Maintenance window scheduled to begin at February 14th 2200 est. until 0400 est. February 15th


Forgot Password?

    Or login with Facebook
    Defense Visual Information Distribution Service Logo

    The cutting edge isn’t always a blade



    Story by Staff Sgt. Frans Labranche 

    Marine Forces Reserve

    CORPUS CHRISTI, Texas – The Marine Corps is known for being able to operate in the most austere environments on the planet. In these far-flung places, communication becomes even more important to completing a mission successfully.
    This usually means a trailer sized communication satellite, which requires a truck or helicopter to deliver, but that may change soon. The Marines of 6th Communication Battalion out of Brooklyn, New York, are testing a new system that reduces that size to a backpack.
    Several commercial satellite companies have been in a race over the past few years to bring better, faster solutions to places that have historically been left off major communication companies’ networks.
    “With the equipment that we’re currently using, it takes a truly dedicated amount of manpower to deploy these machines,” said Sgt Mousa Aboura, a network administrator with 6th Communication Battalion. “Honestly, it isn’t the most rapid way of deploying communications versus this new technology. At a minimum it takes one Marine and about ten minutes to set up. It takes as long to just raise the dish on the current gear as it does to fully deploy the new, small system.”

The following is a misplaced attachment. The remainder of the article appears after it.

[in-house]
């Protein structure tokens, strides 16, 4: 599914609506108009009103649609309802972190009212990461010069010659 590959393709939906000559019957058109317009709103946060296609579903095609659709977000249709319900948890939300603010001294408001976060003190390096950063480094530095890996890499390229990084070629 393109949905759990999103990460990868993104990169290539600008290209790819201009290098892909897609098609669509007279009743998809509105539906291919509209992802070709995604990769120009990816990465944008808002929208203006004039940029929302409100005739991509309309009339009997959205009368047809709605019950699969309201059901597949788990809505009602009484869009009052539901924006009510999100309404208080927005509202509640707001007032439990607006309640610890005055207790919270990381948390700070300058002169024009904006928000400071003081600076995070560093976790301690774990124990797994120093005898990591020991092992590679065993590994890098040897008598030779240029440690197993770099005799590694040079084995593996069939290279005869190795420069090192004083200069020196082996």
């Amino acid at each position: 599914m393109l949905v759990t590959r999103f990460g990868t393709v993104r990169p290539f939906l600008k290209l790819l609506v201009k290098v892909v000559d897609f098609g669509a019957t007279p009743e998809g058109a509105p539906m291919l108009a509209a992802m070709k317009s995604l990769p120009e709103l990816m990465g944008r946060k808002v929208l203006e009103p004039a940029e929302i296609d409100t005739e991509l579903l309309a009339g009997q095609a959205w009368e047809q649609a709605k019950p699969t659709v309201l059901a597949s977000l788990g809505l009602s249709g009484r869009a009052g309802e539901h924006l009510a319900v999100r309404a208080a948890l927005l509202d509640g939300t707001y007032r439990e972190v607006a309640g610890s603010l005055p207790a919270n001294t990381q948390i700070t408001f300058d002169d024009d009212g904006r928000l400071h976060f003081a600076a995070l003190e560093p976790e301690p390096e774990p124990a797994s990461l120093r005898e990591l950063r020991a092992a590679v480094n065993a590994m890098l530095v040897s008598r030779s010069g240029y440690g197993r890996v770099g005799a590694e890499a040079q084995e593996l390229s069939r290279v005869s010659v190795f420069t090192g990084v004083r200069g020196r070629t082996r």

While the current communication system works, the Marine Corps is working to become lighter and faster to prepare for future conflicts. A backpack-sized communication asset that is easier to set up and use goes a long way in making Marines more mobile.
    “The new systems do all of the heavy lifting for us. We just have to make sure it has a clear line of sight, and the system does the rest of the work,” said Aboura.
    A simpler system to operate also allows Marines from various occupational specialties to cross train and effectively employ the communication asset.
    “Before this exercise, I knew nothing about this system. Learning it from scratch took about 20 minutes and I could cross train on a similar platform because the instructions with the gear are very easy to follow. Any Marine can open the box from any occupational specialty and easily set it up,” Aboura said.
    That does not mean communication Marines are out of a job, but rather that they can be deployed more efficiently with top-of-the-line gear.
    In Corpus Christi, Reserve Marines are employing the system as a part of an Innovative Readiness Training (IRT) project, Colonias 21, where they are spread out among multiple medical and construction sites. Having a reliable means of communication better enables Marines to complete their mission and help the local community in need.
    As new technologies emerge, the Marine Corps continues to adopt those technologies and become more advanced as a warfighting organization.



    Date Taken: 06.16.2021
    Date Posted: 06.21.2021 15:09
    Story ID: 399117
    Location: CORPUS CHRISTI, TX, US 
    Hometown: BROOKLYN, NY, US

    Web Views: 19
    Downloads: 1